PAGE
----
Today, our world faces no greater security challenge than that posed by North Korea. The DPRK has resumed its reprocessing activities, admitted enriching uranium for nuclear weapons, and carried out five nuclear tests and many ballistic missile launches, in open defiance of multiple UN Security Council resolutions. Well-intentioned diplomatic efforts over the last 20 years to halt the DPRK’s proscribed programs have failed. Its stated objective is to be able to attack U.S. and allied cities with nuclear weapons. The threat of a North Korean nuclear attack on Seoul, or Tokyo is real, and it is only a matter of time before the DPRK develops the capability to strike the U.S. mainland. As Secretary Tillerson stated at the UN Security Council, “it is time for us to retake control of the situation.” Our goal is not regime change. The DPRK, for its own sake, must abandon its nuclear and missile programs if it wants to achieve the security, economic development, and international recognition that it seeks. The time has come for all of us to put new pressure on North Korea to change course, and we must all do our share. We must demonstrate our resolve by implementing all UN Security Council obligations and impose increased diplomatic and economic pressures on the North Korean regime. We are all at risk, and we must all act resolutely to answer this challenge. If we fail, permitting North Korea’s violations of and announced withdrawal from the NPT and its escalating provocations to plunge the region and perhaps the world into crisis, everything else we do and say here in Vienna will matter little by comparison. Therefore, determining how to mitigate the nuclear threat from North Korea should be the central issue in our discussions during this PrepCom.
Since the DPRK announced its withdrawal from the NPT, three Review Conferences have been unable to reach consensus on the need to hold a withdrawing state accountable for any violations while it was a Party. The right to withdraw is woven into the fabric of the NPT, but a withdrawing State remains responsible for any unresolved noncompliance prior to its withdrawal. Allowing States Parties to violate the Treaty and then withdraw without consequence if caught in a violation ignores this basic principle of international law. To vigorously enforce this principle is not to curtail the right but rather to vindicate the interests of the remaining NPT Parties and preserve the integrity of the Treaty itself. We must also ensure that a withdrawing state cannot escape its obligations to other Parties not to misuse the fruits of peaceful nuclear cooperation.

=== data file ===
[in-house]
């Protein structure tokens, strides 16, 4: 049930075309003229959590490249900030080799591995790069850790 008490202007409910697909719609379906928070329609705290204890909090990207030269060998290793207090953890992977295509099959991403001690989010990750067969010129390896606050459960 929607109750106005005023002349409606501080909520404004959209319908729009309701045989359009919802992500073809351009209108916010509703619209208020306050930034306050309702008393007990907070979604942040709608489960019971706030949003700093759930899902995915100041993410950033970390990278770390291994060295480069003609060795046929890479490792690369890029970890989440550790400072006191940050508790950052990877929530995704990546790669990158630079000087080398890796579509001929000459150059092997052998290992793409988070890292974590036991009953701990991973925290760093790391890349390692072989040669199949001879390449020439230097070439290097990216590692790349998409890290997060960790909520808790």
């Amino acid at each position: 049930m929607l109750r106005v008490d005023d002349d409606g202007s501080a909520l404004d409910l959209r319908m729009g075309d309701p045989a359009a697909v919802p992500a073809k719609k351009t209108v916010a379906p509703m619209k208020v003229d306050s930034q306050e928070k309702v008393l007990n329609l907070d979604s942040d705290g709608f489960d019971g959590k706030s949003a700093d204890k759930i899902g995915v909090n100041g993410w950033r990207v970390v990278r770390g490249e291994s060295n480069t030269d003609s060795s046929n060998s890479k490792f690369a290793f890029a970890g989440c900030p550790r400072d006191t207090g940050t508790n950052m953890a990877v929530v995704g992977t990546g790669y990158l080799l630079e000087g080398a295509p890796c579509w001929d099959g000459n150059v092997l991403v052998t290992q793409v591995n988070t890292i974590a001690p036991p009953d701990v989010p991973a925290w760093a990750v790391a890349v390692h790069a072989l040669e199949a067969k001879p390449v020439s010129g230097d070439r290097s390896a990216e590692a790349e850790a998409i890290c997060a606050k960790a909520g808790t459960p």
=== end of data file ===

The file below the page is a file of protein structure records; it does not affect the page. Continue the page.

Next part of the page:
The NPT has given all of us enormous benefits over nearly five decades. Despite our differences, we all recognize that the Treaty serves our individual and shared national security and development interests. Through genuine dialogue, we can build on areas of longstanding consensus, identify new areas where consensus should be possible, and set aside proposals that cannot achieve consensus. Recalling our common interests is the best way to rebuild the culture of consensus building and consensus-based decision making that served us so well over the decades. Abandoning consensus might yield an illusion of progress, but not its reality, and even that illusion would quickly dissipate. Given the benefits the NPT has provided to date, and the important shared interests it protects, we owe the future much better than that.
So, Mr. Chairman, let us work together over the coming days to ensure that the Treaty remains strong and vibrant, that it continues to serve our core interests, and that it helps us fulfill our highest aspirations for a safe, secure and peaceful future together.
Thank you, Mr. Chairman.